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War On Savers: What Do You Do With Cash Earning Nothing?

4 April 2011 5 Comments

It pays to be a debtor in America.  In the land of the Federal Reserve where your savings are constantly diluted by the printing of billions of dollars on a daily basis, your savings are literally losing purchasing power every minutes.  Wonderful.


Coupled with a debased currency is a world of ultra low interest rates where you can’t even earn a nominal return.  This impacts the bond market, and as the WSJ recently discussed, retired Americans dependent on bonds returning a yield are getting killed because they can’t get any yield on their savings and bonds.  Interest on savings and bond returns are the foundation of many retired Americans.  When the rates drop, the “income” drops for these people.

So, you have a situation where the Fed is printing money to fund the government (which much of Federal spending is entitlements) while at the same time hurting the recipients of entitlements (retirees).  Quite the solution!

Younger Americans

Now, I’m a long way from retirement and so are many of you, so the problem is a bit different.  Instead of being dependent on higher rates for income, we seek yield to grow money.  With low returns on savings, it makes it harder to initiate a compounding interest cycle that produces real wealth.  In fact, like I said already, our savings probably have a negative real return after inflation/debasement.

It makes it necessary to either be more aggressive which usually takes the form of investing in stocks (hmmm, could we have maybe hit on the Fed’s ultimate strategy?), but is this the smartest thing to do?  I hate dumping money into stocks just because everyone else is doing it, and that is definitely what is going on right now – I’m very wary of the market when the masses are so bullish.

In order to earn a real return, you have to find a way to get those extra points of return that used to be automatic just by saving.  One way to do that is market timing.  Market timing is very hard, and most advise against it for good reason.  It’s not impossible, but the vast majority fail in the attempt.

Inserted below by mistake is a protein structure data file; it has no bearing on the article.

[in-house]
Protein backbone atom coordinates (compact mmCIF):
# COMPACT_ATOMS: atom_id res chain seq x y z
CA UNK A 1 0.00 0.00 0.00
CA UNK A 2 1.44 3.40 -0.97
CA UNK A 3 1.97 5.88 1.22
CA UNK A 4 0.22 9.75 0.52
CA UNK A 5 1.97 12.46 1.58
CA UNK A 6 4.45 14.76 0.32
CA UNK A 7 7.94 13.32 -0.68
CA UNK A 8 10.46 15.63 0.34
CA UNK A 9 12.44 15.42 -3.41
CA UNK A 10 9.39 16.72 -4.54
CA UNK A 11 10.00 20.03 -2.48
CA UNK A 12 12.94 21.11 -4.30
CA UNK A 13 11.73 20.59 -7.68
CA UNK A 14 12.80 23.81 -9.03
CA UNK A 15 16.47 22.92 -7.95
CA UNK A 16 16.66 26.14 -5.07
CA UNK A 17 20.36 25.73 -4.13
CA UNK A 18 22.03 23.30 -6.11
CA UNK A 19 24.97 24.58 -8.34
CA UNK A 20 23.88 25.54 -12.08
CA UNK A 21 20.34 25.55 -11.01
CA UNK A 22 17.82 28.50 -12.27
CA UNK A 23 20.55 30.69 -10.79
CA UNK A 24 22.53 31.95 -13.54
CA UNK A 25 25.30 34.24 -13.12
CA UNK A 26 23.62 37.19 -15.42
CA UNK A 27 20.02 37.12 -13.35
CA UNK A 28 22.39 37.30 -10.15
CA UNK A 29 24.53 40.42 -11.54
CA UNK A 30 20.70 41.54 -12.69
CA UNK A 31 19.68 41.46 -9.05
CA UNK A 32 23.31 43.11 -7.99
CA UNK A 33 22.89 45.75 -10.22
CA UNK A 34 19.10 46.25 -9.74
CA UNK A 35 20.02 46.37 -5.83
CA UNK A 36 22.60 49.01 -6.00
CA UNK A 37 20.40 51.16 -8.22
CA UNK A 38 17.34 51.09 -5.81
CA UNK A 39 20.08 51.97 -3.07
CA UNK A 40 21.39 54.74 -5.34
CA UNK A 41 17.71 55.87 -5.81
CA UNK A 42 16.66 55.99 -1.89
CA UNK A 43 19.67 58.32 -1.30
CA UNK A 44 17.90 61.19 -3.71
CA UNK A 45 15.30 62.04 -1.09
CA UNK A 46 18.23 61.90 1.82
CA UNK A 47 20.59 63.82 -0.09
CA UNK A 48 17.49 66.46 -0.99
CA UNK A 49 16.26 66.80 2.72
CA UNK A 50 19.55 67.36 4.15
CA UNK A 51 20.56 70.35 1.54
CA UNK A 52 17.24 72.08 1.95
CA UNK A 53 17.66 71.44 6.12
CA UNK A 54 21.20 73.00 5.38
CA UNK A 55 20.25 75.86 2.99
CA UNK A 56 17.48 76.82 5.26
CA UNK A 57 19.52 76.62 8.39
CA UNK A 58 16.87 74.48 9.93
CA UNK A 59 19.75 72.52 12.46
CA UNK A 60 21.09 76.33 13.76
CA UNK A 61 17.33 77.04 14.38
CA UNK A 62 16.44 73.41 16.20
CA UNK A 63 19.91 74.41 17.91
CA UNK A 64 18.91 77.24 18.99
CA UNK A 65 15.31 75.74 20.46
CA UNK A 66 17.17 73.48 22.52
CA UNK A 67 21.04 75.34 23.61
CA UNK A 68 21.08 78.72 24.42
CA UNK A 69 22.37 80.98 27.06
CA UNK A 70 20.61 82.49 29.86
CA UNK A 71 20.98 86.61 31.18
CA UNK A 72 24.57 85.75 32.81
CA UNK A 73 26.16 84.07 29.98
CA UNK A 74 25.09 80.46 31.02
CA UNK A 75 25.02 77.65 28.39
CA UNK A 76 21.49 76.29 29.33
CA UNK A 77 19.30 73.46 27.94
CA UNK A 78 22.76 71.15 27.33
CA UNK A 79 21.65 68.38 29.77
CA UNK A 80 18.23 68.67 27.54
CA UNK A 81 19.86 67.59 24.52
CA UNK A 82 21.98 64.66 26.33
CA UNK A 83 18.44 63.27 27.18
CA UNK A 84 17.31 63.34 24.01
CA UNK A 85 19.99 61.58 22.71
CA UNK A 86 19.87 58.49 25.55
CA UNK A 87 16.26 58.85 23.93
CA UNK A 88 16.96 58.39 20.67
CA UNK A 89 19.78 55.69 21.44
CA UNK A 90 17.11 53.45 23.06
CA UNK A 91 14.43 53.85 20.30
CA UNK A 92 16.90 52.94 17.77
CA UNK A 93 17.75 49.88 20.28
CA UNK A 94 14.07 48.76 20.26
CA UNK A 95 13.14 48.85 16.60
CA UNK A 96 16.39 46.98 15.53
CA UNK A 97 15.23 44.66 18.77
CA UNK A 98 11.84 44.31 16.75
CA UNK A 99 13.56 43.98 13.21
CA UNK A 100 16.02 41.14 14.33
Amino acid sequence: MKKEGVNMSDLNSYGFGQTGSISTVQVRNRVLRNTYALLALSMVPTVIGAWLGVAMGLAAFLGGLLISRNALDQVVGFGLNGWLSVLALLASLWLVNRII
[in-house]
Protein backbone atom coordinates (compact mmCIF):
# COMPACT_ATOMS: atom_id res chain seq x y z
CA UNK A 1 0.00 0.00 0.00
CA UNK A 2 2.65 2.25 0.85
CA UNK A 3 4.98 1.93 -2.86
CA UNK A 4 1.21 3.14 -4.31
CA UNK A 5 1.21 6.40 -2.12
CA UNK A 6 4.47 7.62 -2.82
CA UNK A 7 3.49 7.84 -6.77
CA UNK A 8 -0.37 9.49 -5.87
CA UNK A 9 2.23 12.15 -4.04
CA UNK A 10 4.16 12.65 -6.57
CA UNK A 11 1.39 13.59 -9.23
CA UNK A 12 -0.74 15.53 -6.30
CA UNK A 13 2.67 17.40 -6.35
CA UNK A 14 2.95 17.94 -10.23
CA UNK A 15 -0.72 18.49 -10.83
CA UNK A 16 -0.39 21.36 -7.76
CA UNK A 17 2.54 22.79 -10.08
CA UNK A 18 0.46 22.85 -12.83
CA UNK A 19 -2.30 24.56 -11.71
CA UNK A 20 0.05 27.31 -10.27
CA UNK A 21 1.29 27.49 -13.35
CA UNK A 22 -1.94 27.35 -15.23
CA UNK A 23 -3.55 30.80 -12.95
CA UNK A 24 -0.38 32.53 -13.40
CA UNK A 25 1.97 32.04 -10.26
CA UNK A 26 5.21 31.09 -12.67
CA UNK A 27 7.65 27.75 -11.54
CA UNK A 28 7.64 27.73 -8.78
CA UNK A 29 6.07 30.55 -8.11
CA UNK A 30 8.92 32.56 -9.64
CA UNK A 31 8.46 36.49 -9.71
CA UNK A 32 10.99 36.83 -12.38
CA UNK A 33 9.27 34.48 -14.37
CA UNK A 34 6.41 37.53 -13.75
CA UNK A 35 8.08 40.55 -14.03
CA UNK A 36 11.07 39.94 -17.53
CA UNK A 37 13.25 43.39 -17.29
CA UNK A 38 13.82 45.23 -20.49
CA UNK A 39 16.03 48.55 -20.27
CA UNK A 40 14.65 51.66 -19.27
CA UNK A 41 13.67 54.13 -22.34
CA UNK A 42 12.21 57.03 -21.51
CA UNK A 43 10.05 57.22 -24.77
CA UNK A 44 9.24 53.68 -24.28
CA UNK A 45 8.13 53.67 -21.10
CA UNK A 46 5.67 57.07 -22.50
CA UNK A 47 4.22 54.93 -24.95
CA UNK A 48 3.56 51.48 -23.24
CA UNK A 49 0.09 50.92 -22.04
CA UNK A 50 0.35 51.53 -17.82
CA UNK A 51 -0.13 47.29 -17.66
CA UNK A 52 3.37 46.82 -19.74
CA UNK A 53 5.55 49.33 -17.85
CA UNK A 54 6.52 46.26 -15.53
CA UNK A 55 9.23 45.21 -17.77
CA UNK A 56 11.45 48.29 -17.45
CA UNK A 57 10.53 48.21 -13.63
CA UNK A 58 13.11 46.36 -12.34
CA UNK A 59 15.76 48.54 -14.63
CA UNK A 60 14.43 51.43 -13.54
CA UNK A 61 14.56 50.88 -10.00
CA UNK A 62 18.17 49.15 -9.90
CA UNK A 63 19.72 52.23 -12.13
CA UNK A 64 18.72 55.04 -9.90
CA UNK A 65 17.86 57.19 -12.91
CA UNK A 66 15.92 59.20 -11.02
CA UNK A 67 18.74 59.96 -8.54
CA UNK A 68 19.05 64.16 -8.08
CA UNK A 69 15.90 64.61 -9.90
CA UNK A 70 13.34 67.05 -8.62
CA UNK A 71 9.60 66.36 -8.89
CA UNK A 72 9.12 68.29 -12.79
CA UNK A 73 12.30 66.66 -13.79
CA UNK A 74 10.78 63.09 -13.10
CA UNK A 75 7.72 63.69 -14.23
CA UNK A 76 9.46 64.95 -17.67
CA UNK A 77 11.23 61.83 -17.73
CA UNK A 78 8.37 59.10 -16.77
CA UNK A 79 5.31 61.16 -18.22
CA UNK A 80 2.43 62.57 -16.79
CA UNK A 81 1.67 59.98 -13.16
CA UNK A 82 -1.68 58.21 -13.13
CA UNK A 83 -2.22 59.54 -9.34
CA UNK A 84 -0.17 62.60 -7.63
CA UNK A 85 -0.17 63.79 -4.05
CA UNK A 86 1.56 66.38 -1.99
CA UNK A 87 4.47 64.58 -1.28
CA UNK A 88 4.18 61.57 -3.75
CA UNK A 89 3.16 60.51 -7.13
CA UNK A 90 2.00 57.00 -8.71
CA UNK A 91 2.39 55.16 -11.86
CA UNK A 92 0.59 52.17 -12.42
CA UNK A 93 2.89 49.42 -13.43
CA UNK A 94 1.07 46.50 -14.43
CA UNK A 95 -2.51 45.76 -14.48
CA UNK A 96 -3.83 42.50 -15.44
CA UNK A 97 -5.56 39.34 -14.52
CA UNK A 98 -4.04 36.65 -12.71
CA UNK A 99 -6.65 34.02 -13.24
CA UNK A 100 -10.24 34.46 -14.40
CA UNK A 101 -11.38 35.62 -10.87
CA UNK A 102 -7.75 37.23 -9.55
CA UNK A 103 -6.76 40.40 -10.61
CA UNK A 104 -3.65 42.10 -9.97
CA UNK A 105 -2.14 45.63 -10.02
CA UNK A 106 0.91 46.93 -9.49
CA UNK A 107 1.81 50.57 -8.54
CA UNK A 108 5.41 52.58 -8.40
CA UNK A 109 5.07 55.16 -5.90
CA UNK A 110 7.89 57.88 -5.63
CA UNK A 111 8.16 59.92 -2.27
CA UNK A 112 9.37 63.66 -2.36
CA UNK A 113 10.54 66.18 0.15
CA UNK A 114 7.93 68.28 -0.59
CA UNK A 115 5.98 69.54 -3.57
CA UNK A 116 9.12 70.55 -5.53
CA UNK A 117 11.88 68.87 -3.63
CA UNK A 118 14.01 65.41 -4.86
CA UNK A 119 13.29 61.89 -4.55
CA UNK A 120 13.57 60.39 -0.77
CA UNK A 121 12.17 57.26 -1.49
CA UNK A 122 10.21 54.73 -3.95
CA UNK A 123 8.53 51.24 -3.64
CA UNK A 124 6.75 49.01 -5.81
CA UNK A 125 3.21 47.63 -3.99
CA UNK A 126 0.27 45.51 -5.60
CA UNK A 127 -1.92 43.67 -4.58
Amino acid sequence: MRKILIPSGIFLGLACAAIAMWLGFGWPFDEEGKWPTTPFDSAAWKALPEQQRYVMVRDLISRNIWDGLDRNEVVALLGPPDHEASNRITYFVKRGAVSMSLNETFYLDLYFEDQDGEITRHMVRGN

The other option is to save more and put away more in order to offset the lack of return.  This means having a lower standard of living and lifestyle in order to sock away more money on a regular basis.  This sucks of course but for many this might not be avoidable if they desire to accumulate any money.


The other interesting discussion point is the corporate balance sheet.  For my entire investing life, I’ve always put a value on the companies with no debt and a bunch of cash.  In today’s world, the tech companies are often these companies.  Apple, Inc. (AAPL) is of course one of the best examples of billions and billions in cash and zero debt.

With the current environment, however, I now question this.  Holding $50 billion in cash isn’t necessarily the best strategy right now when that cash is literally losing value.

Consider a company like McDonald’s Corporation (MCD) that does have some long term debt.  As you can read here, the company recently sold 10 year debt at 3.5% and 30 year debt at 4.875%.  That is an insanely low cost of capital usually reserved for the likes of the U.S. government.  The McDonald’s management has shown a very statute management of cash and capital by using the debt market for additional liquidity.

In today’s economy, I might actually prefer a management that knows how to return cash to shareholders and acquire an insanely low cost of capital for liquidity and for funding growth.  Obviously, too much debt can be a problem, but companies like Wal-Mart Stores, Inc. (WMT) and McDonald’s have plenty operational cash flow to cover the debt.

Apple on the other hand is sitting on a crap ton of cash and doesn’t return any of it to shareholders.  Apple has everything else in the world going for them, and it’s not exactly the biggest negative in the world, but with that said, today, I want the management of the companies I invest in to understand the capital markets and know how to leverage the current environment to the advantage of the company, while maximizing shareholder return.

If all of this is just nonsense to you, and is frustrating and too complex to worry about, well, you can thank the inflationary policies of the United States led by current Fed Chair Ben Bernanke.  I doubt he cares what you think though.


  • Arthur Garcia said:

    There is only one real option – debt! Fixed interest rate debt of 4-5 percent over 30 years guarantees true wealth protection – I'm talking rental properties, not primary homes. 20K down on a 100K home will probably produce a positive cash flow of $400-500 in most markets. Couple that with depreciation and tax breaks, you're easily breaking a 25% ROI. Even if the property never appreciates, you'll still be – paying back the debt with tenant's "cheaper" dollars and growing your net worth – regardless of the real estate booms or busts.

  • Dave said:

    I don't understand why the so called "experts" don't recommend trying to time the market. I feel that is what everybody is doing anytime they buy a stock. To say otherwise is a lie.

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